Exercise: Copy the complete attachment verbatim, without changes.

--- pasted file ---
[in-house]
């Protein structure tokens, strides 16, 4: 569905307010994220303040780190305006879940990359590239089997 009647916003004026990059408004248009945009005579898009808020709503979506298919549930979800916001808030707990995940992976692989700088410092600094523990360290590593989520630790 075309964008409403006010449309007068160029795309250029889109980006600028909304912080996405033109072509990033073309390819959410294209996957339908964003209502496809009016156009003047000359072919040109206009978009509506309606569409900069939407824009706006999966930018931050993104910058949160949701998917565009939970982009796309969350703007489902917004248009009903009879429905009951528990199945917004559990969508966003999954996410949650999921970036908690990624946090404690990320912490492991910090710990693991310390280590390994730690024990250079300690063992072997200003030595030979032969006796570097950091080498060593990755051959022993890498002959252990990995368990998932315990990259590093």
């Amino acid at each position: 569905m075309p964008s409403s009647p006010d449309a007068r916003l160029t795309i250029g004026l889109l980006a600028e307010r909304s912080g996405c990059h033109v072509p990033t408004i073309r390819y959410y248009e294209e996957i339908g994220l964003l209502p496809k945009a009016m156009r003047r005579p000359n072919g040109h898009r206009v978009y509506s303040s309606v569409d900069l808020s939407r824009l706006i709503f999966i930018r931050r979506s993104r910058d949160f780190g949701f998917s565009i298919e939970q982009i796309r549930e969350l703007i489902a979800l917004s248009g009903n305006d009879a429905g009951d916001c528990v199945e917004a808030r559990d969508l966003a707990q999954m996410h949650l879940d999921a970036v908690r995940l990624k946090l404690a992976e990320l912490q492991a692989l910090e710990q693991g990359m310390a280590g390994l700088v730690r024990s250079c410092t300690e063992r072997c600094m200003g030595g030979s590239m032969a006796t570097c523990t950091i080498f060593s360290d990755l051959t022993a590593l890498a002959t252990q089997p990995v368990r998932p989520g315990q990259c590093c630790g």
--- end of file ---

[in-house]
């Protein structure tokens, strides 16, 4: 569905307010994220303040780190305006879940990359590239089997 009647916003004026990059408004248009945009005579898009808020709503979506298919549930979800916001808030707990995940992976692989700088410092600094523990360290590593989520630790 075309964008409403006010449309007068160029795309250029889109980006600028909304912080996405033109072509990033073309390819959410294209996957339908964003209502496809009016156009003047000359072919040109206009978009509506309606569409900069939407824009706006999966930018931050993104910058949160949701998917565009939970982009796309969350703007489902917004248009009903009879429905009951528990199945917004559990969508966003999954996410949650999921970036908690990624946090404690990320912490492991910090710990693991310390280590390994730690024990250079300690063992072997200003030595030979032969006796570097950091080498060593990755051959022993890498002959252990990995368990998932315990990259590093």
């Amino acid at each position: 569905m075309p964008s409403s009647p006010d449309a007068r916003l160029t795309i250029g004026l889109l980006a600028e307010r909304s912080g996405c990059h033109v072509p990033t408004i073309r390819y959410y248009e294209e996957i339908g994220l964003l209502p496809k945009a009016m156009r003047r005579p000359n072919g040109h898009r206009v978009y509506s303040s309606v569409d900069l808020s939407r824009l706006i709503f999966i930018r931050r979506s993104r910058d949160f780190g949701f998917s565009i298919e939970q982009i796309r549930e969350l703007i489902a979800l917004s248009g009903n305006d009879a429905g009951d916001c528990v199945e917004a808030r559990d969508l966003a707990q999954m996410h949650l879940d999921a970036v908690r995940l990624k946090l404690a992976e990320l912490q492991a692989l910090e710990q693991g990359m310390a280590g390994l700088v730690r024990s250079c410092t300690e063992r072997c600094m200003g030595g030979s590239m032969a006796t570097c523990t950091i080498f060593s360290d990755l051959t022993a590593l890498a002959t252990q089997p990995v368990r998932p989520g315990q990259c590093c630790g």